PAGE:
Yesterday, I attended the tutorial on Pattern-Oriented Software Architecture: A Pattern Language for Distributed Computing by Doug Schmidt. While explaining a pattern sequence, he used an analogy of ordering hamburgers to explain two different ways of communicating in distributed systems. At McDonald’s, when a customer orders, the employee enters the request at the register, reaches back to the “cache” of precooked hamburgers kept warm under a heat lamp, and delivers it to the customer; the interaction is an example of “synchronous” communication. At Wendy’s, when a customer orders, the employee enters the request at the register for a hamburger cooked to order, gives the customer a token and continues to serve the next customer in line; the interaction is an example of “asynchronous” communication. After a certain amount of time the customer might go back to the counter and ask if the order is ready (“polling”) or wait at the table for the order to be brought out when it is ready (“published”).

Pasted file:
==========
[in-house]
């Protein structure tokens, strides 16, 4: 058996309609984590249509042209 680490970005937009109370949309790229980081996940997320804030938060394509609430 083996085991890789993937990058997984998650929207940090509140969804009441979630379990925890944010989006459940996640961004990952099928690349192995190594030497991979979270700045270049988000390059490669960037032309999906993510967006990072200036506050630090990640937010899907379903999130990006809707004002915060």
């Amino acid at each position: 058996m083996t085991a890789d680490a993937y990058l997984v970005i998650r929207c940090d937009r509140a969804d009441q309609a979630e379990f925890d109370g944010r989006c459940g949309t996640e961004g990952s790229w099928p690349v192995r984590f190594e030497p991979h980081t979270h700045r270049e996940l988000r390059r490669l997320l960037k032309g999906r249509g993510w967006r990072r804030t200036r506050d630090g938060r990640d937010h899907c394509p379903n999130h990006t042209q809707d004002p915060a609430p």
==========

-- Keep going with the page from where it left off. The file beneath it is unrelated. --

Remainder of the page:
During lunch I mentioned the use of analogies during the tutorial. Another person at the table said she was attending the Software Architecture: Principles and Practices course. She liked the analogy used by the instructor of relating documenting software architecture views to a doctor ordering diagnostic tests to see different views of the patient in terms of the different structures of the human body.
We were both intrigued by the use of analogy and are interested in hearing people’s experiences using analogies to communicate architecture concepts.
What analogies have you used or heard to explain architecture concepts? Did you think it was helpful? Or, did you think it was inappropriate (e.g., misleading or oversimplifying)?
— Robert Nord, SEI